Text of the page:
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US Treasury Chief: No Recession on Horizon

Treasury Secretary Steve Mnuchin takes a question from a reporter outside the West Wing of the White House in Washington, Sept. 9, 2019.

U.S. Treasury Secretary Steven Mnuchin said Monday he sees no threat of a U.S. recession, even as several indicators appear to be signaling that the world's largest economy is slowing.

Job growth in the U.S. slowed to 130,000 in August, well below the 223,000 average monthly gain in 2018. The U.S. economy advanced at a yearly rate of 2% in the April-to-June period, down from the 3.1% expansion in the first three months of the year.

The data, along with falling business investment and ongoing trade disputes with China and Europe, have fueled talk of a U.S. economic downturn. But Mnuchin told Fox News, "I don't see in any way a recession."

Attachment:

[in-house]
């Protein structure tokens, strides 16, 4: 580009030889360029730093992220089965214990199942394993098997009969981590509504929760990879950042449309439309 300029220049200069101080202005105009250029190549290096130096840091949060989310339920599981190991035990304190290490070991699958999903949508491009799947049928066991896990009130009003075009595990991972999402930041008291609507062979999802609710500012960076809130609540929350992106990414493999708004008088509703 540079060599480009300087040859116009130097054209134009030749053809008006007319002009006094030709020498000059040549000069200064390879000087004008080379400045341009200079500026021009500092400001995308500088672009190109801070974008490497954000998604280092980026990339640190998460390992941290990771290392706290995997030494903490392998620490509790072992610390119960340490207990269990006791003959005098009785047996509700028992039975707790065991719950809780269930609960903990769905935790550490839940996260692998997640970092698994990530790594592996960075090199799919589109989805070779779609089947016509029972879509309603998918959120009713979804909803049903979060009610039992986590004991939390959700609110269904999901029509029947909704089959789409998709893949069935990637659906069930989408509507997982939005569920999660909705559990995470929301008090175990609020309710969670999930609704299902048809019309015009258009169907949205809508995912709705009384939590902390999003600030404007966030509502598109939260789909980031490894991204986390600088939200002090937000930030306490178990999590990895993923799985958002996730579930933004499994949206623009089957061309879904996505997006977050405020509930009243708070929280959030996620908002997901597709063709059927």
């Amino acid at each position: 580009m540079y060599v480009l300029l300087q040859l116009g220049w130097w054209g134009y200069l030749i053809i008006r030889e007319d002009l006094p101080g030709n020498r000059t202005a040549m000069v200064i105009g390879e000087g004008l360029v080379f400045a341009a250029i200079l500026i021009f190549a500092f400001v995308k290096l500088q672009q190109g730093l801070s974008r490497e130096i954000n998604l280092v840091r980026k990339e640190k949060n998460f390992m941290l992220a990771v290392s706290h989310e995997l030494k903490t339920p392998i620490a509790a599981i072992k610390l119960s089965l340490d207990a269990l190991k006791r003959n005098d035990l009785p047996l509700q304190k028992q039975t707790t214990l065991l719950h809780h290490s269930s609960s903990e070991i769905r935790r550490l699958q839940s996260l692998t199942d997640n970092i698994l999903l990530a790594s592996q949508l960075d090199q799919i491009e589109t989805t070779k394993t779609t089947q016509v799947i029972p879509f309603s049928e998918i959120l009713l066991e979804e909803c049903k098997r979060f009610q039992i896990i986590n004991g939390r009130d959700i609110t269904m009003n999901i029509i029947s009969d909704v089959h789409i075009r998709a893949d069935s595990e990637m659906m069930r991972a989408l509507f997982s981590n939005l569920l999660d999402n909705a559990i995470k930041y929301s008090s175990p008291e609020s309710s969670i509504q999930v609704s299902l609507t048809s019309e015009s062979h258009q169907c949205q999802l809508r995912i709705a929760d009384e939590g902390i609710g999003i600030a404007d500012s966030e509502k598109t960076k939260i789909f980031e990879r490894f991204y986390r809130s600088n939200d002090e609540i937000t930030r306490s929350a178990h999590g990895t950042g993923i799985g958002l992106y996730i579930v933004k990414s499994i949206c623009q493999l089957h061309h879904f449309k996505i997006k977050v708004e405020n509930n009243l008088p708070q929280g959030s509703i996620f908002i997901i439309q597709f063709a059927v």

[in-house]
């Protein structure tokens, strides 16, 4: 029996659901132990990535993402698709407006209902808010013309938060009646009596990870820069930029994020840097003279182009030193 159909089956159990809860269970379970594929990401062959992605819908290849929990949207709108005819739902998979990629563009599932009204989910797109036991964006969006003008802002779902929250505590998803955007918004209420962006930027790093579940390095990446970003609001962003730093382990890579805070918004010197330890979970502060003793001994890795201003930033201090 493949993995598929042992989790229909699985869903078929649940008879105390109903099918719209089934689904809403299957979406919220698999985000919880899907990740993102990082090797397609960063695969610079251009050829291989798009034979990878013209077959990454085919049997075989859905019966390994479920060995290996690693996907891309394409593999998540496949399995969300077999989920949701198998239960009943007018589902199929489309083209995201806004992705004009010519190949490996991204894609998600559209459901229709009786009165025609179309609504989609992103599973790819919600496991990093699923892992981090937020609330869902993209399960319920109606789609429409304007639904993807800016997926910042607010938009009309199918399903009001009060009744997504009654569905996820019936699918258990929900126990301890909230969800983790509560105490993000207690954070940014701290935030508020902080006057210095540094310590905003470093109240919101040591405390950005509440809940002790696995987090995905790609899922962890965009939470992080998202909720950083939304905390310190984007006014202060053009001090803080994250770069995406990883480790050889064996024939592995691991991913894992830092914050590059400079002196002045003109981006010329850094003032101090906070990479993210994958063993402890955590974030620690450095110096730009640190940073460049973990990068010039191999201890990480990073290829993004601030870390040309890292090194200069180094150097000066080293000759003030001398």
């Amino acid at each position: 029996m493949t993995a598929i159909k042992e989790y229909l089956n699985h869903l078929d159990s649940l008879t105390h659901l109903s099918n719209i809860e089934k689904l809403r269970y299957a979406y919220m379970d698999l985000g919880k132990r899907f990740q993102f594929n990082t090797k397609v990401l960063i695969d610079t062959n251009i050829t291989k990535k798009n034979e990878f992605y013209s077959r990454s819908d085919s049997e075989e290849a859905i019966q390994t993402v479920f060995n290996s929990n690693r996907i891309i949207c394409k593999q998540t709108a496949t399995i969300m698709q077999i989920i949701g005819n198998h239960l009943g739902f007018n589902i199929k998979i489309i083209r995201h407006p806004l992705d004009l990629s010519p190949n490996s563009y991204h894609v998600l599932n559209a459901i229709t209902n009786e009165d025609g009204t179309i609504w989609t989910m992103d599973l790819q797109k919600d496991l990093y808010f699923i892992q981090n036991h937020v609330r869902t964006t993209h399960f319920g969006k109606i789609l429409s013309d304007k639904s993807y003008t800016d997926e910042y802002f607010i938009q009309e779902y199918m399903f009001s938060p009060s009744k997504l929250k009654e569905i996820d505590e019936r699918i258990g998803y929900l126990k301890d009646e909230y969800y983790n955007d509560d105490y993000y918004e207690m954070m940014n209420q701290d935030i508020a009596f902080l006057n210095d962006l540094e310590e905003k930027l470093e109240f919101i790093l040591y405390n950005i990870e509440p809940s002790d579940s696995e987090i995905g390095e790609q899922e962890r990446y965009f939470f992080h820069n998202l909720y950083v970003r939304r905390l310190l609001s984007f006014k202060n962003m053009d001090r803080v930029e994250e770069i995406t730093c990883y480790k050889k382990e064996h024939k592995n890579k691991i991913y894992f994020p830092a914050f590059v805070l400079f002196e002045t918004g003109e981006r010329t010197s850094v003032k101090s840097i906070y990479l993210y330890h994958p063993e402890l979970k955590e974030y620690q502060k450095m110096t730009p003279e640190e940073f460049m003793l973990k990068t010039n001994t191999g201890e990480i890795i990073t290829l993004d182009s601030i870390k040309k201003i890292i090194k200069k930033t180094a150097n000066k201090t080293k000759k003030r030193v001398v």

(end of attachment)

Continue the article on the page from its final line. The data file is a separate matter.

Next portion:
He said, "There's no question there's been a considerable slowdown in the world economy both in China and in Europe. But as you look at the U.S., we continued to be the bright spot. We have not seen any impact on the U.S. economy." he added.

While U.S. President Donald Trump and Chinese President Xi Jinping have engaged in a tit-for-tat tariff war on hundreds of billions of dollars of exports heading to each others' shores, Mnuchin held out hope of progress in reaching a trade deal with Beijing when the two sides resume trade talks in the coming weeks in Washington.

"They're coming here. I take that as a sign of good faith that they want to continue to negotiate," Mnuchin said. "And we're prepared to negotiate. If we can get a good deal, a deal that's good for us, we'll sign it. If not, the president is perfectly fine with continuing the tariffs."

He said the two countries have a "conceptual agreement" on how to enforce the terms of any deal.

But contentious issues remain. The U.S. is seeking changes in how China protects intellectual property, an end to the forced transfer of U.S. technology to Chinese companies and a reduction in China's annual trade surplus with the U.S. in which it sells hundreds of billions of dollars more of goods to the U.S. than it buys from American companies.